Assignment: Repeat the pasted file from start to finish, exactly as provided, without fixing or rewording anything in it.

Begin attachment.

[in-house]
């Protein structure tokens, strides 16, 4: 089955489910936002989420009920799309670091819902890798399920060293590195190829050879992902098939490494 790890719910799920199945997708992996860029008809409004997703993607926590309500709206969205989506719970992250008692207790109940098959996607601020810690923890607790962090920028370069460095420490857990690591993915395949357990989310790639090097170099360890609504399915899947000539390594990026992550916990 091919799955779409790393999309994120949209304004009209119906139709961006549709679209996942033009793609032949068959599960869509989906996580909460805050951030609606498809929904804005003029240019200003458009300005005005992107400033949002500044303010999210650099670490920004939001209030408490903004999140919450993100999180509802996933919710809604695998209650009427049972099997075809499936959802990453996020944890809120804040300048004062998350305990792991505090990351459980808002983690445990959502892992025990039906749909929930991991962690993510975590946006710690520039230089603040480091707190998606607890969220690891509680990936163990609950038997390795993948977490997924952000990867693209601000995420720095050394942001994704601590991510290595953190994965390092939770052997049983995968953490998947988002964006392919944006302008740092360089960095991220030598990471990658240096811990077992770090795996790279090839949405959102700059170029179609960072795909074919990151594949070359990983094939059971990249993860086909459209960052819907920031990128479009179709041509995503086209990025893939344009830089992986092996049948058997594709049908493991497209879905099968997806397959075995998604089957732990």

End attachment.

[in-house]
């Protein structure tokens, strides 16, 4: 089955489910936002989420009920799309670091819902890798399920060293590195190829050879992902098939490494 790890719910799920199945997708992996860029008809409004997703993607926590309500709206969205989506719970992250008692207790109940098959996607601020810690923890607790962090920028370069460095420490857990690591993915395949357990989310790639090097170099360890609504399915899947000539390594990026992550916990 091919799955779409790393999309994120949209304004009209119906139709961006549709679209996942033009793609032949068959599960869509989906996580909460805050951030609606498809929904804005003029240019200003458009300005005005992107400033949002500044303010999210650099670490920004939001209030408490903004999140919450993100999180509802996933919710809604695998209650009427049972099997075809499936959802990453996020944890809120804040300048004062998350305990792991505090990351459980808002983690445990959502892992025990039906749909929930991991962690993510975590946006710690520039230089603040480091707190998606607890969220690891509680990936163990609950038997390795993948977490997924952000990867693209601000995420720095050394942001994704601590991510290595953190994965390092939770052997049983995968953490998947988002964006392919944006302008740092360089960095991220030598990471990658240096811990077992770090795996790279090839949405959102700059170029179609960072795909074919990151594949070359990983094939059971990249993860086909459209960052819907920031990128479009179709041509995503086209990025893939344009830089992986092996049948058997594709049908493991497209879905099968997806397959075995998604089957732990």